FLAT EARTH: The History of an Infamous Idea

Christopher Hart on Christine Garwood’s book, in the Sunday Times:

U_flatearthUp until 1492, when Columbus sailed the ocean blue, everyone believed the earth was flat. Since then, everyone has known better. In fact, as Christine Garwood demonstrates in this quirky and highly entertaining slice of intellectual history, both these statements are false. The Ancient Greeks knew very well that they lived on a globe, while the Flat Earth News ceased publication only in 1988.

Not the least attractive thing about Garwood’s study is her criticism of modern scientists whose arrogant assumption that the present always trumps the past only flatters their self-esteem. She dismisses “supposed Christian closed-mindedness” as a post-Enlightenment myth. The Church was at the forefront of intellectual and scientific discovery for centuries. Indeed, it’s really quite stupid and credulous of us now to believe that most medieval people thought Columbus would fall off the edge of the world. They could see as well as you or I that a ship disappears over the horizon after a few miles, or that during a lunar eclipse, the shadow of the earth on the moon is round. Duh. There was “no mutiny of flat-earth sailors on the Santa Maria”.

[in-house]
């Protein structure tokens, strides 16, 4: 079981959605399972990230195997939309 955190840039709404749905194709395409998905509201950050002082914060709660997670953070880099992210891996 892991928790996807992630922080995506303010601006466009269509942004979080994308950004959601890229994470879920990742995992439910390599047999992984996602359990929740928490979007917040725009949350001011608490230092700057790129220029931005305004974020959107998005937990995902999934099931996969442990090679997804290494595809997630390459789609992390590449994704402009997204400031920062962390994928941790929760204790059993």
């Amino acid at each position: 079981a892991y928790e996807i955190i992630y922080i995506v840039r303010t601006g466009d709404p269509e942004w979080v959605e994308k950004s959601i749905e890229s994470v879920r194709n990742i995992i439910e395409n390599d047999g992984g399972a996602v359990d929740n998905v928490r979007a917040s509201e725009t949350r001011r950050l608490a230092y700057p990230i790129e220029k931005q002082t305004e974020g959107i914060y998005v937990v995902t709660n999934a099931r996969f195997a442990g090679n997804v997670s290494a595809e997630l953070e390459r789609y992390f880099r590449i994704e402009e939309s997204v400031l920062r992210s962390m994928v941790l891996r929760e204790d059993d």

Plato, Aristotle, Euclid, Archimedes, Ptolemy, St Augustine and Bede were all firm “globularists”, in Garwood’s pleasing neologism, while Newton refined things still further by showing that we really lived on an “oblate spheroid” (the earth bulges in the middle, to you and me). As with scientology, belief in alien abduction, or wildly overpriced face creams containing such bogus substances as “micro-oils”, for real stupidity you need a dash of dodgy modern science.

More here.